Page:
The Gift of Love
This past week families gathered to honor each other in company and meal, sharing Thanksgiving dinner over prayers of gratitude for life and living. Many families tried to celebrate grieving over missing members lost to the WTC tragedy. My heart goes out to them and America for what we are enduring. In the shadow of terror and what America has been through this year, near Christmas, traditionally we celebrate this time with peace and goodwill. How do we embrace the spirit of Christmas with temperatures being so warm and a war being fought. Usually this is a time for us to show to each other kindness and unconditional charity like the heroes of Sept 11 who through their willingness to help others reminded us all of what it was to give without expectation of return.
A celebration of the birth of Christ, Christmas more than any other time of the year is random acts of kindness, unwarranted deeds of good measure, and gifts of expression to those we love and those we don't know. Service to humanity as exampled by Jesus has profoundly taken on new definition, here in the fallout of war on terrorism here in our own communities. Most of us do not really understand the reasons why certain people and groups raise money to assist their collective causes. Largely now people in America can relate to wanting to help and make a difference.
I think each of us in some way contributed time or money to the various funds that sprang up after September 11th. We did because we wanted to help, pure and simple. No expectation of return or need of a gift of equal value, we gave because it felt good and we wanted to do it. That's real Christmas. The heroes and everyday citizens of America, you, me; we are the mechanism that decides peace, prosperity, and goodwill in this world. My friend Kristine Alexander, a level L3 paraplegic, from the Shepherd Blades Fencing Team epitomizes this with her life.
I met Kris in the gymnasium at Shepherd Center the first day I joined the
fencing team early this year. Because we were the newest members, we were paired
often to learn the basic regime of moves together. This gave us time to chat
and get to know each other.
Just a few years younger than my father, recently injured, and so ready to go after and try new things, Kris has no time filling her space with fencing, swimming, working-out, sewing, and being a wife. She won 3rd and 4th place medals in her first fencing tournament in Louisville, Kentucky just months ago.
Injured during hunting season when her climber broke and she tumbled 25
feet to the ground in hard crash. "Life now is not so different than before
I was hurt. Always a busy person, now some chores take a little longer and have
to be done a little different. For example when I sew I can no longer use my
foot peddle with my foot so I put it between my knees and squeeze." Initially,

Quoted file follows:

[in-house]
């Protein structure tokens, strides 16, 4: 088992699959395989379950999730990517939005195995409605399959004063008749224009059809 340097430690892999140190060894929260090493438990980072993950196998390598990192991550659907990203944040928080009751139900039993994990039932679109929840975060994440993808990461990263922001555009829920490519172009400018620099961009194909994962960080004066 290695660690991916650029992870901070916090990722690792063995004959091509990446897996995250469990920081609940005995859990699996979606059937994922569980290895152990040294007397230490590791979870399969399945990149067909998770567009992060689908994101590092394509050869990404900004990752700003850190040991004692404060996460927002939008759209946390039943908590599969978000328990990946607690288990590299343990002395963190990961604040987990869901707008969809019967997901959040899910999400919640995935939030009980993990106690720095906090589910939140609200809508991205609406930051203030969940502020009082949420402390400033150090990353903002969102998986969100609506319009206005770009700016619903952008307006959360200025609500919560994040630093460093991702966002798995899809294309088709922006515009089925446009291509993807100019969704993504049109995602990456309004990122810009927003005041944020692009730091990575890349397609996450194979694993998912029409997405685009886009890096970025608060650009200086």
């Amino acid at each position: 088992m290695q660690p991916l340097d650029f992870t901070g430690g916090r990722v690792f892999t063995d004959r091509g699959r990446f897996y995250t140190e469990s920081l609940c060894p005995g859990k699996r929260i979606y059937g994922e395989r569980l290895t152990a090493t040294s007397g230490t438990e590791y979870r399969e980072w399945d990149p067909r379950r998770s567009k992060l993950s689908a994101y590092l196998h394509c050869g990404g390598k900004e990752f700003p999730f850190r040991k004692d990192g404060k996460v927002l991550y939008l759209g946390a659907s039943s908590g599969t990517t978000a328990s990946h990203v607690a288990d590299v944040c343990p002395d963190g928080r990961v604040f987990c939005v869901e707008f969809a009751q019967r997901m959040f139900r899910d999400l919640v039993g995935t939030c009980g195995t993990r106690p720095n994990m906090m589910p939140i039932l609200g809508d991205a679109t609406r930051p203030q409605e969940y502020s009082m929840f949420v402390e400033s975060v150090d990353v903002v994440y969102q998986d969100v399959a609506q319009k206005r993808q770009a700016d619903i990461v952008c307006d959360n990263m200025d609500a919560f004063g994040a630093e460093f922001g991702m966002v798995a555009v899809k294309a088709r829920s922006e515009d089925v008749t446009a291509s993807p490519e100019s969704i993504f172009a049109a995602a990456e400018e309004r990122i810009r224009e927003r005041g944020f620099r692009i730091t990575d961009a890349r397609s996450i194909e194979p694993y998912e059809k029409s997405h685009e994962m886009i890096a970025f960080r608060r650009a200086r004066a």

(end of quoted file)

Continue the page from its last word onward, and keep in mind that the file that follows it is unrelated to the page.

she lay on the ground for 7 hours awaiting rescue, praying to God that she'd
stay awake and get help soon. Her finger severed she was crushed racked in pain
wondering what she would do without the use of her legs.
Now she is a vanguard volunteer at the Shepherd Spinal Center where she is well known by staff and patients alike. "I wanted to thank all those who helped me learn to take care of myself. Shepherd Center gave me the skills I needed to be as independent as possible with my disability. I just could not say thanks and goodbye so I became a volunteer." Averaging 15-20 hours per week, she spends her time feeding, consoling, and relating to new patients and families by sharing whatever it may take to inspire them to a moment of hope or encouragement. Her smile and very honest compassion make her, a favorite visitation among patients newly injured who may need to speak to someone who understands through their own experience, what they are going through.
She responds to them with words trying to alleviate their fears and questions of uncertainty. Newly injured patients usually go through that funk of not knowing where things go from here. Sometimes parents, doctors, nurses, spouses, can't understand or help with some aspects of disability and the healing process. It is in this space that newly injured individuals need a sympathetic ear to relate too. Someone like Kris can lessen their fears of being where they are. "I want to be their friend and encourage them every time I visit. It is so rewarding to have a patient show me some new accomplishment like moving a finger or wiggling a toe. I have seen little miracles and big miracles at Shepherd. It is so exciting to see a patient walk out and say thanks for cheering them on and encouraging them to keep reaching for their goals." She believes that if you put all your effort into something, you can achieve your goals to the best of your ability.
Her ability to adapt to her own new way of being while helping others in service to humanity is the heart and spirit of Christmas. In this world where so many are suffering how can we not want to help something or someone. Christmas is more, wanting to help others than gift exchanging. I hope we remember the charity we felt after September 11th and use that in our everyday lives with whoever it is we may encounter. That is the spirit of these holidays. So help somebody, something, whatever, without expectation. "The gift of love is the best gift of all. Love yourself and others and respect each other to live life to the fullest. If you feel a void in your life, fill it up. Give a little more and you will be rewarded. What a world it would be if everyone celebrated the Christmas season year round."